All in all, it is an excellent study of the iconic temple, a concise textbook of Travancore history and in light of the controversies of the day, makes you believe that history indeed travels in circles! Take it up when you are in the mood for some serious reading only - don't say that I didn't warn you!!!

Sep 2, 2011

Raising children in 1859

What do you do when you are waiting somewhere outside and forgot to bring a book to tide you over? Simple, read an e-book downloaded on your phone! Mind you, I don't buy e-books because I find old classics from Project Gutenberg and copy them in .txt format on to my phone. I occasionally download some books from the nonfiction category too - especially books about the domestic scenes of the times.

The current e-book I'm reading is Trials and Confessions of a Housekeeper by T. S. Arthur. It's a collection of essays pertaining to domestic matters in nineteenth century USA. After several interesting essays about horrible servants, bargain purchases, false economy and such, I came across one regarding the "sacred duties of motherhood". Most of the ideas in there would be dismissed as totally anti-feminist in the present-day world. There is some sound advice like being consistent in disciplining children, how to deal with the whining habit and how only practising what you preach is the only way to inculcate values. What piqued me was the following passage regarding how to deal with a lying child...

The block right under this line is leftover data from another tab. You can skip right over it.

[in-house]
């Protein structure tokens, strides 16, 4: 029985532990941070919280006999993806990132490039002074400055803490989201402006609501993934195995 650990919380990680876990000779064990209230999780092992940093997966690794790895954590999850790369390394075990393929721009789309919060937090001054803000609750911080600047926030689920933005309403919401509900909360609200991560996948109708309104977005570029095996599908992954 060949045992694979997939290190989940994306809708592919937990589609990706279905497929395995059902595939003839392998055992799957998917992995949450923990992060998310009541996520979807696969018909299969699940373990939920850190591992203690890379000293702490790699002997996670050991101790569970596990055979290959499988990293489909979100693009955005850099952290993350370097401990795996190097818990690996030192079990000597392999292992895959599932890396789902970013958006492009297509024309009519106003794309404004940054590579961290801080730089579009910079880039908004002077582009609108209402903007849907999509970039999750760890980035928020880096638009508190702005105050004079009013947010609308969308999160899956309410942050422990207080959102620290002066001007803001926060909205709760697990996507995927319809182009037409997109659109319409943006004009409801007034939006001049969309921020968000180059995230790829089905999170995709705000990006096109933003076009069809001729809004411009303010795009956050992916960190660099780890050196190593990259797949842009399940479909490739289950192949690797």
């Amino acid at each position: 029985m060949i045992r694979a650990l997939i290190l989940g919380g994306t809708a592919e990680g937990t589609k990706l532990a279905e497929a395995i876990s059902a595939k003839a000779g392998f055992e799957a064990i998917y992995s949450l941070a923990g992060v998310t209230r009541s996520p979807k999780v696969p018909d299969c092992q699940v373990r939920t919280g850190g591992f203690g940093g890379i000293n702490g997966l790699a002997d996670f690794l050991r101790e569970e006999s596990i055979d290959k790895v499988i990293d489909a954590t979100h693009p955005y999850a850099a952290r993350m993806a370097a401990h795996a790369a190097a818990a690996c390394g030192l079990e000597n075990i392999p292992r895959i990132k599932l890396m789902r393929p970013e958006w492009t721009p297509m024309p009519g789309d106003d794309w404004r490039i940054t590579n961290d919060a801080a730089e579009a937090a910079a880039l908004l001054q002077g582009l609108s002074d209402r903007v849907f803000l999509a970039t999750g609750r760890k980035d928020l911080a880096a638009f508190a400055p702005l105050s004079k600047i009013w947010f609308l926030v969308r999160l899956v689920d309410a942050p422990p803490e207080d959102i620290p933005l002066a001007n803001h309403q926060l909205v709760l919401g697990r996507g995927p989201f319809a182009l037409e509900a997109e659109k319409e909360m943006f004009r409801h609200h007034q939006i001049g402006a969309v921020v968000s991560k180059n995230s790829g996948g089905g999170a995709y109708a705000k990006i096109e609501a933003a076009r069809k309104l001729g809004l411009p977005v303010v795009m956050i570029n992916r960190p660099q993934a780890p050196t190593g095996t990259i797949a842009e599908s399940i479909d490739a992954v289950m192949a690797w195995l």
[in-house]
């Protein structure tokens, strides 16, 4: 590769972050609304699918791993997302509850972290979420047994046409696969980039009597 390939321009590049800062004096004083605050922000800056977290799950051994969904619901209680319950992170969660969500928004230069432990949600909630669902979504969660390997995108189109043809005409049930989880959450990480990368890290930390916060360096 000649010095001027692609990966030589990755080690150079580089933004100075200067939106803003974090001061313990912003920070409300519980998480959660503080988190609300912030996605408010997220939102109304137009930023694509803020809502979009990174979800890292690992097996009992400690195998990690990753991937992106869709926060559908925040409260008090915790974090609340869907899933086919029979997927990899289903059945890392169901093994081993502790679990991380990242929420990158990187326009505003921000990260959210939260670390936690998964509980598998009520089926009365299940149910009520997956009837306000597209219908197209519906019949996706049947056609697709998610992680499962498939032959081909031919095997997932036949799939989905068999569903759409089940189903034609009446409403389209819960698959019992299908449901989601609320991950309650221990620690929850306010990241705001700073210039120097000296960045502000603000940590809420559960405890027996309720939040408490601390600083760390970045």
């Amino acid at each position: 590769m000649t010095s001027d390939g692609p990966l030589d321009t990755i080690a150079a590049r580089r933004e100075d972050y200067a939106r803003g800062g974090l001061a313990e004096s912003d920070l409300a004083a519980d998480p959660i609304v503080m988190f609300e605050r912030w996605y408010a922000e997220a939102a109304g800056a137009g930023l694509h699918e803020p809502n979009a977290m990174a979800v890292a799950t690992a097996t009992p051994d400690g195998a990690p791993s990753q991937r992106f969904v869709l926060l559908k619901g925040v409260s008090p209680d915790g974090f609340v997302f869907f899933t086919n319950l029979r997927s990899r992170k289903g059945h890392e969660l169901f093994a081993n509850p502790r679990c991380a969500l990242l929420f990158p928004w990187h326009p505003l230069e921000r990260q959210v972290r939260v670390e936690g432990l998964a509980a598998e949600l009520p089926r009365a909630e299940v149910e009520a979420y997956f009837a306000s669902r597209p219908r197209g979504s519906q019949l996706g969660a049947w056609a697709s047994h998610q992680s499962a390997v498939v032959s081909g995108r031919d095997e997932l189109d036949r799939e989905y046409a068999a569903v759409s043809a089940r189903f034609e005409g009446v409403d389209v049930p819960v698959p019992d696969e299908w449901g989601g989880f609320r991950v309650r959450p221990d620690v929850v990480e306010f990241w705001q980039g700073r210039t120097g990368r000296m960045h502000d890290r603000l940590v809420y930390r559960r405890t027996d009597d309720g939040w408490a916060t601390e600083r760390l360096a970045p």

"But, impress the child with the truth that a Being is watching these actions, and that though done with the greatest cunning, they cannot be committed with impunity, and it is more than probable that they will never be committed at all ... That child may eagerly pant to perform the forbidden action, or to partake of the forbidden pleasure; but he will not be able to rid himself of the feeling that it cannot be done without being observed. He will stand in a state of anxiety, and steal a glance around, in order to see the Being he feels is looking upon him, and every breeze that murmurs will be a voice to chide him, and every leaf that whistles will seem a footstep, and never will he be able to break the restraint; for wherever he goes and whatever he does, he will feel that his actions are watched by one who will punish the bad and reward the good."

 Hmmm... is that a good idea? In this age of advanced consciousness, I think this is one piece of advice that I would gladly dispense with. Come to think of it, my mom's favorite disciplining tactic was to tell me "Ambotti Kalambum" (meaning God will be displeased) for things ranging from not eating vegetables to being naughty. According to Dr. David Hawkins, thinking of God as a punitive being is equal to having a very low level of consciousness. I wouldn't want my children to be scared of a Big Brothery being peeking at him at all times. When they don't eat veggies, I tell them that unless they do, they are not gonna be as strong as Chotta Bheem/
Superman/Spiderman/whichever hero they are enamored with at that time! :-) For more weighty matters, I try my best to reason it out. When my second grader complains that his friend who copied on his test got full marks, I explain that a test is not a race, that it is only a means to evaluate how much you have learned and to know where you can improve. I also tell him that only real knowledge and not trumped up marks will help in later life and it doesn't matter what you get in tests if you haven't really learned anything. Then I cross my fingers and pray that it is enough. For isn't that what we can really do? We can model good behavior, tell them good things ad nauseam, but how they will behave in the outer world is really out of our control.

What do you tell your children about God? How do you go about disciplining them? Tell me, I really want to know...

Spring/Summer Projects